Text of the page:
Powers of Ten", which starts of at the atomic scale and pulls back its focus, (in powers of ten of course) until we see the Earth, then the solar system, then the galaxies beyond.
Chris Impey uses a similar approach in his book "How it Began", only as well as going up from Earth to solar system to the galaxy and beyond, he takes us back in time as well, to where it all began. Doing a good, accessible book on the origin of the Universe is always a hard task, as our ideas on the origin may seem simple but have hidden, lurking complications in them.
By starting with the familiar, Chris sneaks up on these central ideas a step at a time, in an engaging way. As well as the central time travel metaphors, each chapter is top and tailed with the authors imagined viewpoint of this journey. I was a bit less enthusiastic about this device, sometimes it worked well, and sometimes it felt a bit contrived. I suspect this is more to do with how I visualize the same events (one day, Chris, myself and Larry Niven can get together and discuss what would happen to an astronaut on Pluto), but the critical thing is that these bookends didn't distract from the story.
In each section Chris mixes explanation, historical snippets and his own personal experience. As he has a wealth of directly relevant personal experience these episodes enhance the story rather than diverting it (I winced in sympathy at the story of shattered glass astrophotography plates). They are welcome rests on the path to enlightenment.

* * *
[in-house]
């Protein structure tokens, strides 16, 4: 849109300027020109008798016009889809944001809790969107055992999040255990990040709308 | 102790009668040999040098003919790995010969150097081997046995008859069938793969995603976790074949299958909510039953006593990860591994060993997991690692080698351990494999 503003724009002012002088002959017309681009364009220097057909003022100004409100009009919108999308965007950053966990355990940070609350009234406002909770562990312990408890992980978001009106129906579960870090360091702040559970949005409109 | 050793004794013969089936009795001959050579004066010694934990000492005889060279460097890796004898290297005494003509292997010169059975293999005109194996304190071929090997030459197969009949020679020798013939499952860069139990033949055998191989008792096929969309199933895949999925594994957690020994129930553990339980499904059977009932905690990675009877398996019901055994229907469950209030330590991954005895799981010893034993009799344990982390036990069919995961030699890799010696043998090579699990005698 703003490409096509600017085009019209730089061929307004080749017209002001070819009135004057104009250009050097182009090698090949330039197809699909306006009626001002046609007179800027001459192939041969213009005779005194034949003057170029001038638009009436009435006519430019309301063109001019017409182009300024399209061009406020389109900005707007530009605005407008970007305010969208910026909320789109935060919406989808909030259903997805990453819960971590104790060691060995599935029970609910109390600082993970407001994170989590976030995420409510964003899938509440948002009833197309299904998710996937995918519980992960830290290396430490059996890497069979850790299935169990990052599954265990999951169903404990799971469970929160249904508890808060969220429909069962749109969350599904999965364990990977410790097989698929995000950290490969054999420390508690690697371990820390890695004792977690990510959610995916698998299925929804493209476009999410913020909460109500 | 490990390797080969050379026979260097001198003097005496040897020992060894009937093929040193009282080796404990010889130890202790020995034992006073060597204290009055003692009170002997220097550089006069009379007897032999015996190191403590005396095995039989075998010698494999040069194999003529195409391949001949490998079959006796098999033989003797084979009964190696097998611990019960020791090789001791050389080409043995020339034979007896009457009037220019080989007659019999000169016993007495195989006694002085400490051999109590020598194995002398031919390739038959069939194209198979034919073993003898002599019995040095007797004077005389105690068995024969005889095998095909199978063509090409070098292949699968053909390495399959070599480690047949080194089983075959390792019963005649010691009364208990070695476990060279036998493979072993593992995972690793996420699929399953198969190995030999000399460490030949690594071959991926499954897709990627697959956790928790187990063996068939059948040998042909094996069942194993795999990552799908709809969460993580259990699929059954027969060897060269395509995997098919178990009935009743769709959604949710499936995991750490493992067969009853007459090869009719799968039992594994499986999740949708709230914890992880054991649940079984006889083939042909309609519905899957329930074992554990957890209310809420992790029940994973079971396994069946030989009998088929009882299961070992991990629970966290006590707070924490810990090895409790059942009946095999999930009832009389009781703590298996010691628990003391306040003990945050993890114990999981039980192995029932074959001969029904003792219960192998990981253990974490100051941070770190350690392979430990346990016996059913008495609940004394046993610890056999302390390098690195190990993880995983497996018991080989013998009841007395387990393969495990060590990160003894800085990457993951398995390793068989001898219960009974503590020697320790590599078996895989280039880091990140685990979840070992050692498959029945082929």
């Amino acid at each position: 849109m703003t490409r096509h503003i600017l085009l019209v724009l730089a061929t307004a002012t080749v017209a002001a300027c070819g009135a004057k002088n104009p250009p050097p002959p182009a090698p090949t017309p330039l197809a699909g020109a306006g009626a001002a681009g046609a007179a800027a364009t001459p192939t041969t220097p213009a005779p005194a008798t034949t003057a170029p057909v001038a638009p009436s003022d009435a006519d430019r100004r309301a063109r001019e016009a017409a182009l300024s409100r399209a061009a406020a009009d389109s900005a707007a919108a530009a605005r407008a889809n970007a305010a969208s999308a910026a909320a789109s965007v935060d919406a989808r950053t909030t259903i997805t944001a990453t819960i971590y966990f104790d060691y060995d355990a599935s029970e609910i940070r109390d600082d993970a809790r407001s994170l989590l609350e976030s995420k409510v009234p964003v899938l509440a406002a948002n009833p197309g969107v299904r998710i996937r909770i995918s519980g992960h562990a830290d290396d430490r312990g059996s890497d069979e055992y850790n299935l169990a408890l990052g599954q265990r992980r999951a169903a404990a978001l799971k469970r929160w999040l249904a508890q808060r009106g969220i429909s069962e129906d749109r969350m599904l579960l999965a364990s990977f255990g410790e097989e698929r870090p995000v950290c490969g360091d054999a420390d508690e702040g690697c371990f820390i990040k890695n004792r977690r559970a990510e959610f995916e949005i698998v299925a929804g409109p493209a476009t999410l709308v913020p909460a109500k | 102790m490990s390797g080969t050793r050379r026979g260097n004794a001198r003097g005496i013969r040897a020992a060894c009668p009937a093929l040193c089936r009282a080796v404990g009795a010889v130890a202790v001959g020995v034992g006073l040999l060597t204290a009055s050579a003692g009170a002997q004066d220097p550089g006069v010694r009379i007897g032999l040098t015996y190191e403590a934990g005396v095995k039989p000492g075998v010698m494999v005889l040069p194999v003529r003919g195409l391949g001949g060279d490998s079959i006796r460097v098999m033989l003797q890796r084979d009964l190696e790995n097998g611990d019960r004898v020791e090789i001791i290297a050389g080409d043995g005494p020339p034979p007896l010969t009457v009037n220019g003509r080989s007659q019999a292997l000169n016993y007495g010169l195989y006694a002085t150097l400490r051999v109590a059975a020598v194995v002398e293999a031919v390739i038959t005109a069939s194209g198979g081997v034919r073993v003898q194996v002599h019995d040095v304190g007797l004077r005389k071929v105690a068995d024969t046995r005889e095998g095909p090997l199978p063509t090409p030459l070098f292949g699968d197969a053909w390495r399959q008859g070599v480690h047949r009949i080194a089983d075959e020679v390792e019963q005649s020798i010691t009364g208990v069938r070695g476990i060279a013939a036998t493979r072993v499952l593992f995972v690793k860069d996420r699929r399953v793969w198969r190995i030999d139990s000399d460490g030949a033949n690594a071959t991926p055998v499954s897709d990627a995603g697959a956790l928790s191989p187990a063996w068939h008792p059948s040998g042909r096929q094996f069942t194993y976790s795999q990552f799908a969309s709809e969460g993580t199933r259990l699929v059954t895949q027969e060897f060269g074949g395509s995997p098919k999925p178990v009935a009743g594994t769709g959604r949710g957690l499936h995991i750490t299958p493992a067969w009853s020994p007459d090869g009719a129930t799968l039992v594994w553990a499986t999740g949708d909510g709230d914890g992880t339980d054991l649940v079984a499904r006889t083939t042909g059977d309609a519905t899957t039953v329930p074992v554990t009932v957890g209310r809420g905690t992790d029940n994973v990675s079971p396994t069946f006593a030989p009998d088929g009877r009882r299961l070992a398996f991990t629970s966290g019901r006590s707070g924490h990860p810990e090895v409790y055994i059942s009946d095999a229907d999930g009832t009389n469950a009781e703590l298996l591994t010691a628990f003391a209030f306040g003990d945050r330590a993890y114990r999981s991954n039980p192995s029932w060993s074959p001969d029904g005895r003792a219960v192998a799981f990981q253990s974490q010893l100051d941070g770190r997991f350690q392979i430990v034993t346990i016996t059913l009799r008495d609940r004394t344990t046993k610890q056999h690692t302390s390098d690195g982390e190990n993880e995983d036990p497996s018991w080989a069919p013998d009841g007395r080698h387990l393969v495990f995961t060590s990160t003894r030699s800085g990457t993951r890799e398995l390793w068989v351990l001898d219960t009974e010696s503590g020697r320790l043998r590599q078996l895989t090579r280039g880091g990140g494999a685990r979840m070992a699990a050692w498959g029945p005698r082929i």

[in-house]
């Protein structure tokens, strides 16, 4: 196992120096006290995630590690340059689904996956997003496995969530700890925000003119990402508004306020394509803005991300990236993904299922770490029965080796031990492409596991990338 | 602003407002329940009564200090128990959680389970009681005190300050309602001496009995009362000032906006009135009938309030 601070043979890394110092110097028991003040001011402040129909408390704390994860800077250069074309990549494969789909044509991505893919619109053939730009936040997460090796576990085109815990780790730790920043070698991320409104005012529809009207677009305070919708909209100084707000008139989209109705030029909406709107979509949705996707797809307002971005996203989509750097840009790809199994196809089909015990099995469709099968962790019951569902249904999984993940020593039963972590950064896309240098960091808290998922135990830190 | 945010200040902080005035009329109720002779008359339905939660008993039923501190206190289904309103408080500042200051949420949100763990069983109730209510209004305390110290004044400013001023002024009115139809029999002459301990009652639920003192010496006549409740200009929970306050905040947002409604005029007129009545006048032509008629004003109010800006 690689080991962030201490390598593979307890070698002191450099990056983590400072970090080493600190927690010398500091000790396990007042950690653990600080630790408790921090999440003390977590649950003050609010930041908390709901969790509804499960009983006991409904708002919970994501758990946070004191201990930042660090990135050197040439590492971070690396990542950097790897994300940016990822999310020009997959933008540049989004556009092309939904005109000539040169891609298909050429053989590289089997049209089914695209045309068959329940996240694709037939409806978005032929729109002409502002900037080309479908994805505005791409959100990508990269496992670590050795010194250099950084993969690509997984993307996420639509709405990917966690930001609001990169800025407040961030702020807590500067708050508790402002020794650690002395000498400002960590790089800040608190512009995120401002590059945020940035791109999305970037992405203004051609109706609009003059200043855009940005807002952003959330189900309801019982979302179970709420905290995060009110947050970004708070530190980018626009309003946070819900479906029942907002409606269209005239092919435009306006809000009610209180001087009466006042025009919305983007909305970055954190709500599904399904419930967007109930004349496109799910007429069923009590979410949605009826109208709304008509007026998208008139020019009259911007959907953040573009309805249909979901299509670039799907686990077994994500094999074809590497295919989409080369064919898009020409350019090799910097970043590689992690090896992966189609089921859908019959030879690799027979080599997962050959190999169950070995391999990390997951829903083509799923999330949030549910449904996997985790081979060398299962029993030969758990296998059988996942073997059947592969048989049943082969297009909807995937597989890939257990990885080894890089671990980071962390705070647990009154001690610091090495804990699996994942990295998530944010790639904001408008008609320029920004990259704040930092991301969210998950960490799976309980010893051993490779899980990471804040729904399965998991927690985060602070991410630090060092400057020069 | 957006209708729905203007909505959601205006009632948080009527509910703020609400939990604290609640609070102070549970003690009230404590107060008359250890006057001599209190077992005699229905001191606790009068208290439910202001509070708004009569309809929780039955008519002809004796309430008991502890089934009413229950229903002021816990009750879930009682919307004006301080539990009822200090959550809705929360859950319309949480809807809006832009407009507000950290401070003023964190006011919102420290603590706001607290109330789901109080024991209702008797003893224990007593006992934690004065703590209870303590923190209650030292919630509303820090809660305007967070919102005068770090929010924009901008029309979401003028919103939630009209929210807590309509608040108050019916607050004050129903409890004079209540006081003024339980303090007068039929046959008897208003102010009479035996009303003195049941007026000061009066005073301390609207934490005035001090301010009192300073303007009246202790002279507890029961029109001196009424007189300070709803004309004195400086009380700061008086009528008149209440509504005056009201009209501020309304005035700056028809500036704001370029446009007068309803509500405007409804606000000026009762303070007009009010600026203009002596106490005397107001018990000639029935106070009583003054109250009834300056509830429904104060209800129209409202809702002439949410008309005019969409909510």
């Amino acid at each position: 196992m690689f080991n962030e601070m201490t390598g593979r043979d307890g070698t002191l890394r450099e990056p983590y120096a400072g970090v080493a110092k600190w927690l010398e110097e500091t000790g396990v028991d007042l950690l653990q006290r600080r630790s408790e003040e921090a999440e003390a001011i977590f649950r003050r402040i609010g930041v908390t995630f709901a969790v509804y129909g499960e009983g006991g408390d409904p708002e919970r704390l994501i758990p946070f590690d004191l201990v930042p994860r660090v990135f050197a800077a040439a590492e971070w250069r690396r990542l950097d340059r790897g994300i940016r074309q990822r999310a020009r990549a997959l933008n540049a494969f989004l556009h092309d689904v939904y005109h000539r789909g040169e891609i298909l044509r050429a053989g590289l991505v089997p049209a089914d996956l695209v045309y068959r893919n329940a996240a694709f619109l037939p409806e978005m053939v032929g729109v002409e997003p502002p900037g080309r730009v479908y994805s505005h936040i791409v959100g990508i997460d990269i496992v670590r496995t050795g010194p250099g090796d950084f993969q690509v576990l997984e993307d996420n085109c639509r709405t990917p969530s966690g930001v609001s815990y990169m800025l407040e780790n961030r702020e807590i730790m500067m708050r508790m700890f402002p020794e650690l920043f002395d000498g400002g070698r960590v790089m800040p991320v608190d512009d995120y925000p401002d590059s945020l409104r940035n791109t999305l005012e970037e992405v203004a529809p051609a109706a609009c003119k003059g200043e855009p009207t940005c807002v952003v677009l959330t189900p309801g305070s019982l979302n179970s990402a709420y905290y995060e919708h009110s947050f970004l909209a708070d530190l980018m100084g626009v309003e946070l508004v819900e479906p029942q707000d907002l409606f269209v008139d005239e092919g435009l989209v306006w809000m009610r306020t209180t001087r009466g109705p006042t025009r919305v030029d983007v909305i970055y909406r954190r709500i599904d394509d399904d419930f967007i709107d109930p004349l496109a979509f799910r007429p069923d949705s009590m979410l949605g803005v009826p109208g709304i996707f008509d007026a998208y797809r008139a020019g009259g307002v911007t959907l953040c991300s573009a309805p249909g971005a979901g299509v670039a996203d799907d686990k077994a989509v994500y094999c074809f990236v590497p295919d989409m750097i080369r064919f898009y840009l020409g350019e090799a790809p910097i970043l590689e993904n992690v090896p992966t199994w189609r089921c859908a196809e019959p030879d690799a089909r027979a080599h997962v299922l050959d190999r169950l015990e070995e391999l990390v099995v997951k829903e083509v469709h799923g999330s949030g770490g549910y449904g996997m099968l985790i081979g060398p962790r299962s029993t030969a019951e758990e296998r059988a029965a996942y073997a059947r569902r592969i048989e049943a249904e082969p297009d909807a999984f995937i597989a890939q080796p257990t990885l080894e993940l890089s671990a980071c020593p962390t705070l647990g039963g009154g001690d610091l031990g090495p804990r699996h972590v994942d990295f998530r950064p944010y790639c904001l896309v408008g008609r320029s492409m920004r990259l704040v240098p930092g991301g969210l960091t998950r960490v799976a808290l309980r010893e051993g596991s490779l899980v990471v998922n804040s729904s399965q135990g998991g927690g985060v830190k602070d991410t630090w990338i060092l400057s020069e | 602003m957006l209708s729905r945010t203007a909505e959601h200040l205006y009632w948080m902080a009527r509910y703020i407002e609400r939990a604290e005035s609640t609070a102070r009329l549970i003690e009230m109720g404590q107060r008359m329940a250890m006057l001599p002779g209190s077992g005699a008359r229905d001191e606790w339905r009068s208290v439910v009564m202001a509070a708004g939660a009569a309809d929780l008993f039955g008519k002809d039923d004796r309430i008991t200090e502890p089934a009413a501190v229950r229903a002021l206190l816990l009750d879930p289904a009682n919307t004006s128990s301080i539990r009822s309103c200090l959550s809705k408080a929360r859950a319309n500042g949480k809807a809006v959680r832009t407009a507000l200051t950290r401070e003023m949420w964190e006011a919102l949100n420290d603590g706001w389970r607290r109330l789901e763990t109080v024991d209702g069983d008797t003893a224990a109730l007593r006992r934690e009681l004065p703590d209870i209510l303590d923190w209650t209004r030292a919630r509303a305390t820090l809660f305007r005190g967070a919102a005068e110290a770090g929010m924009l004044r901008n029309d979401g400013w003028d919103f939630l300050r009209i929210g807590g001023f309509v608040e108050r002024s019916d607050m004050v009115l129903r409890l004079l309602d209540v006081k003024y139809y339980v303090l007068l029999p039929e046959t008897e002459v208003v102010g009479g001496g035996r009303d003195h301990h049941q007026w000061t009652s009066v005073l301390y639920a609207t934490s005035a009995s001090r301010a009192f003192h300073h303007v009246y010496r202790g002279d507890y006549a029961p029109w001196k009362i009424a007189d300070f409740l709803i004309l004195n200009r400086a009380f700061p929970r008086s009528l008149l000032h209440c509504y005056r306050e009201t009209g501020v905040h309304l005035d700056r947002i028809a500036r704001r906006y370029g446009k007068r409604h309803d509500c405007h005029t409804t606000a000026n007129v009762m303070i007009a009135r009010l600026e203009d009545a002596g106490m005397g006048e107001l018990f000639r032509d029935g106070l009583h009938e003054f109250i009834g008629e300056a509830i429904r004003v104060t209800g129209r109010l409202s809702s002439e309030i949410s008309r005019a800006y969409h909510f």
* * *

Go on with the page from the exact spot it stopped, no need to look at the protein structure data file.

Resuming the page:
In a book where you are trying to explain abstruse physical theory, where the scale of the universe beggars our own earthbound experience, metaphors and analogy will inevitably be used. Chris does these devices well, I found one a little strained, but the majority were fresh, clever and very helpful (I really liked the dancer in the white suit with a partner in a dark dress for explaining Doppler wobbles for detecting exoplanets, but the analogy of the shadow of his partners feather boa to explain transits didn't work for me).
The mark of a good book is when you learn something new about a field you thought you had covered, and despite having a reasonable familiarity with most of the material, I learnt a thing or two from this book. I didn't know about the race to measure parallax for example. Even if you are well versed in these areas, Chris's book tells the story in such a refreshing way that it is worth reading to see how he explains it.
Explaining our theories of how the Universe began is always fraught, but Chris does it with aplomb, the steps leading up to string theory, and the shattered hopes that came with it are well described, the various "what caused the Big Bang" ideas are fairly surveyed. One of the things I really liked was the clear explanation of the various versions of "alternative universe" theories, which often leaves people puzzled. In fast moving fields like observing exoplanets, events have caught up with the book, but in a good way. A couple of places I found myself saying "yes, you called it".
Despite the recent advances this book will relevant for many years to come. From Earth to exoplanets, from dark matter to the Big Bang, Chris covers them all with aplomb, as we might expect from someone who teaches cosmology to Buddhist monks.
If you don't have much background in astronomy and want to learn more about the Universe, this book is for you. Even if you have a very good grounding in cosmology, this book is worth a read for the historical perspectives and the personal tales, and the analogies which you can pinch to explain things to your friends.
I give it four and a half out of five Quasars.